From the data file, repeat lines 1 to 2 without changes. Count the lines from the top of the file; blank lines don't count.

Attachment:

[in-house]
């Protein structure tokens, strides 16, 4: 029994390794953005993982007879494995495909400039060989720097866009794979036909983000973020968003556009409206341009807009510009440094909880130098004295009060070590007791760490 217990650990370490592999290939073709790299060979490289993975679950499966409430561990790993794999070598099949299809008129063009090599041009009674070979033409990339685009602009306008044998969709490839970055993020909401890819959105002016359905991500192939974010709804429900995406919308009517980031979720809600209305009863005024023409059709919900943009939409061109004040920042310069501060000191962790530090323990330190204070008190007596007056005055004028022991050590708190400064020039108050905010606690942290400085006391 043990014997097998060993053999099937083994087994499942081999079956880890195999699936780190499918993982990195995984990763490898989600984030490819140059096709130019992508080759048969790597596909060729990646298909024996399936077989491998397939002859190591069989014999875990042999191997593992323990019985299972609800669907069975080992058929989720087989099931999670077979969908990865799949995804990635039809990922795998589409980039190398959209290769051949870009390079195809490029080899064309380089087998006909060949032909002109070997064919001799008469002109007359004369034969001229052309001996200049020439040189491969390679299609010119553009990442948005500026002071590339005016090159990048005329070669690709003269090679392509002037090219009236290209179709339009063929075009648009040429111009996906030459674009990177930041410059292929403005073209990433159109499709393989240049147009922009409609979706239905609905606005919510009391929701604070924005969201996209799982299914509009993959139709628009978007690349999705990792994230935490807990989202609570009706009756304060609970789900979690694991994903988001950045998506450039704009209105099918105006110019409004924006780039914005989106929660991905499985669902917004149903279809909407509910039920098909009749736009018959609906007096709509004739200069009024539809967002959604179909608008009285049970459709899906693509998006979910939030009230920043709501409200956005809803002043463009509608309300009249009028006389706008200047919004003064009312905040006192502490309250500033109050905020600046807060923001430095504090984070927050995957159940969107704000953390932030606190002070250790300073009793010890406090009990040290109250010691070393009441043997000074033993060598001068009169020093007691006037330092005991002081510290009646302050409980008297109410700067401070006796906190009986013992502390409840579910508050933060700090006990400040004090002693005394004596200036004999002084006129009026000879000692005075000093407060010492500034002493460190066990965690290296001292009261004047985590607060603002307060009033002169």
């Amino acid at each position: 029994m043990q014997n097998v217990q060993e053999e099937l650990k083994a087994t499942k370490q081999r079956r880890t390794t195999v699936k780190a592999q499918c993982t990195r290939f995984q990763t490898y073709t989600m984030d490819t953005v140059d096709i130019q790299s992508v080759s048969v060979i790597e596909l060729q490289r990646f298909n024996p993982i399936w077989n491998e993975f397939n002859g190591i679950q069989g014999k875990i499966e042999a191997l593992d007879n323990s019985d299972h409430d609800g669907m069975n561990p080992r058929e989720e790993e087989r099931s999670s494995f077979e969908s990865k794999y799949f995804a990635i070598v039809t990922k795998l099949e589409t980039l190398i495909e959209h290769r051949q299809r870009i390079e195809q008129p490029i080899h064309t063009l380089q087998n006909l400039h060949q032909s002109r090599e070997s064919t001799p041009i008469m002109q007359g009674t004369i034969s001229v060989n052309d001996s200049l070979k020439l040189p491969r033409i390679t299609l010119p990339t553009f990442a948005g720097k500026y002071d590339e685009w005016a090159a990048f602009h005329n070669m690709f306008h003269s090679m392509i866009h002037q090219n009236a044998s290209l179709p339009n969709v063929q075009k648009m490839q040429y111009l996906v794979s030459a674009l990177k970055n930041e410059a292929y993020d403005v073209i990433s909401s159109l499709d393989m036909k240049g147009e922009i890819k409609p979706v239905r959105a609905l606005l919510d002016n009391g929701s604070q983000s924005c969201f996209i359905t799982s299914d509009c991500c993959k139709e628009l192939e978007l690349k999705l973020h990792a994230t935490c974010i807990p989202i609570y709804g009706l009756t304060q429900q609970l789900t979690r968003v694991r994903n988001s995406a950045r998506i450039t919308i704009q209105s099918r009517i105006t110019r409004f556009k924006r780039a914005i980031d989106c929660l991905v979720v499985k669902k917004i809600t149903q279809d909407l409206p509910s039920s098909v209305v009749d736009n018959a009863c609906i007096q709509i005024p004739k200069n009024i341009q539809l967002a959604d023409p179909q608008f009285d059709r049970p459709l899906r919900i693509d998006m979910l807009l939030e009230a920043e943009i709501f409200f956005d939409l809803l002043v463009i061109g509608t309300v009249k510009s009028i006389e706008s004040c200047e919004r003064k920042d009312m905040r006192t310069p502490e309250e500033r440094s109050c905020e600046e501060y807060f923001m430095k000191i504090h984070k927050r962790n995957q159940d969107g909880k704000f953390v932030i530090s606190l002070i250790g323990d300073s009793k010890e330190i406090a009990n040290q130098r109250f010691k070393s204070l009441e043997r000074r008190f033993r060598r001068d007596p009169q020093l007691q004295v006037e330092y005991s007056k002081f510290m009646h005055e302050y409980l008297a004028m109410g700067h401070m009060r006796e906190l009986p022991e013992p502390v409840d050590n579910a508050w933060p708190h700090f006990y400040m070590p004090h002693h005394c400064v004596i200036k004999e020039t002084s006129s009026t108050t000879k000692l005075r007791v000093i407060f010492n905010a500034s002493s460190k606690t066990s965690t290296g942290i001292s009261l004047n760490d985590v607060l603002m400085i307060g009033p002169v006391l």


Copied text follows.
[in-house]
């Protein structure tokens, strides 16, 4: 029994390794953005993982007879494995495909400039060989720097866009794979036909983000973020968003556009409206341009807009510009440094909880130098004295009060070590007791760490 217990650990370490592999290939073709790299060979490289993975679950499966409430561990790993794999070598099949299809008129063009090599041009009674070979033409990339685009602009306008044998969709490839970055993020909401890819959105002016359905991500192939974010709804429900995406919308009517980031979720809600209305009863005024023409059709919900943009939409061109004040920042310069501060000191962790530090323990330190204070008190007596007056005055004028022991050590708190400064020039108050905010606690942290400085006391 043990014997097998060993053999099937083994087994499942081999079956880890195999699936780190499918993982990195995984990763490898989600984030490819140059096709130019992508080759048969790597596909060729990646298909024996399936077989491998397939002859190591069989014999875990042999191997593992323990019985299972609800669907069975080992058929989720087989099931999670077979969908990865799949995804990635039809990922795998589409980039190398959209290769051949870009390079195809490029080899064309380089087998006909060949032909002109070997064919001799008469002109007359004369034969001229052309001996200049020439040189491969390679299609010119553009990442948005500026002071590339005016090159990048005329070669690709003269090679392509002037090219009236290209179709339009063929075009648009040429111009996906030459674009990177930041410059292929403005073209990433159109499709393989240049147009922009409609979706239905609905606005919510009391929701604070924005969201996209799982299914509009993959139709628009978007690349999705990792994230935490807990989202609570009706009756304060609970789900979690694991994903988001950045998506450039704009209105099918105006110019409004924006780039914005989106929660991905499985669902917004149903279809909407509910039920098909009749736009018959609906007096709509004739200069009024539809967002959604179909608008009285049970459709899906693509998006979910939030009230920043709501409200956005809803002043463009509608309300009249009028006389706008200047919004003064009312905040006192502490309250500033109050905020600046807060923001430095504090984070927050995957159940969107704000953390932030606190002070250790300073009793010890406090009990040290109250010691070393009441043997000074033993060598001068009169020093007691006037330092005991002081510290009646302050409980008297109410700067401070006796906190009986013992502390409840579910508050933060700090006990400040004090002693005394004596200036004999002084006129009026000879000692005075000093407060010492500034002493460190066990965690290296001292009261004047985590607060603002307060009033002169």